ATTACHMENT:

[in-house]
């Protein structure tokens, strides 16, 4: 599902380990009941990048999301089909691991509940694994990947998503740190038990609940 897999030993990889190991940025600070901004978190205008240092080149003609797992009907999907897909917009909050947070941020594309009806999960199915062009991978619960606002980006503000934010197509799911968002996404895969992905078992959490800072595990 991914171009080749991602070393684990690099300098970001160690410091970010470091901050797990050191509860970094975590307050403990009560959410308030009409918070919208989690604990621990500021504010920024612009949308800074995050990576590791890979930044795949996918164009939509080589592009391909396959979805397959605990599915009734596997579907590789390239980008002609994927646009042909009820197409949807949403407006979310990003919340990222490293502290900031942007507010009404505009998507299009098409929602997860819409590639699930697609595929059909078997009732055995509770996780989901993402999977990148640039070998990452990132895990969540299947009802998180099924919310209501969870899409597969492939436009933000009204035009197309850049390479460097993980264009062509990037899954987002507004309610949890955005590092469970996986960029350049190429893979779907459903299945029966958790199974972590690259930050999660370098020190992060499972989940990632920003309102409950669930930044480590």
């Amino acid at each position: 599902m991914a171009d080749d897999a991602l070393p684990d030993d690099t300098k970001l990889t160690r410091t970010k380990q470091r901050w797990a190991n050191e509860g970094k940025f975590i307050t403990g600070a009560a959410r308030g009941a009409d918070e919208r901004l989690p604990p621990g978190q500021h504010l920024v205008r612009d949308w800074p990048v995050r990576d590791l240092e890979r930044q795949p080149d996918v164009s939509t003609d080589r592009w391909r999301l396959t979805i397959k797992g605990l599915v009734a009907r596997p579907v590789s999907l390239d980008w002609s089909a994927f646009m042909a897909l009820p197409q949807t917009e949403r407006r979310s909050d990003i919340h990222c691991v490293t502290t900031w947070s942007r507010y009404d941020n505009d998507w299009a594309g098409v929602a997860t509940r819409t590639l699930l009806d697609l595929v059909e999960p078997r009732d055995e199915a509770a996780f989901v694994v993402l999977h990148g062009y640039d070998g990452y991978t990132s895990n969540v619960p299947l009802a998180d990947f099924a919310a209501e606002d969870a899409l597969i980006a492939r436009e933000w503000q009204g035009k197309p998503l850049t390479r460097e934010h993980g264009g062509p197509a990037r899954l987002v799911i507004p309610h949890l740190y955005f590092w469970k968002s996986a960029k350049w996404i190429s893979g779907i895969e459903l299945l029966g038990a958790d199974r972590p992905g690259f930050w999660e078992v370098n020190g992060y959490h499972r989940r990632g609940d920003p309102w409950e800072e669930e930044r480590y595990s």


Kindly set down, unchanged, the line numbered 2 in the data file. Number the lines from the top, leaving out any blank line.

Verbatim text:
């Protein structure tokens, strides 16, 4: 599902380990009941990048999301089909691991509940694994990947998503740190038990609940 897999030993990889190991940025600070901004978190205008240092080149003609797992009907999907897909917009909050947070941020594309009806999960199915062009991978619960606002980006503000934010197509799911968002996404895969992905078992959490800072595990 991914171009080749991602070393684990690099300098970001160690410091970010470091901050797990050191509860970094975590307050403990009560959410308030009409918070919208989690604990621990500021504010920024612009949308800074995050990576590791890979930044795949996918164009939509080589592009391909396959979805397959605990599915009734596997579907590789390239980008002609994927646009042909009820197409949807949403407006979310990003919340990222490293502290900031942007507010009404505009998507299009098409929602997860819409590639699930697609595929059909078997009732055995509770996780989901993402999977990148640039070998990452990132895990969540299947009802998180099924919310209501969870899409597969492939436009933000009204035009197309850049390479460097993980264009062509990037899954987002507004309610949890955005590092469970996986960029350049190429893979779907459903299945029966958790199974972590690259930050999660370098020190992060499972989940990632920003309102409950669930930044480590």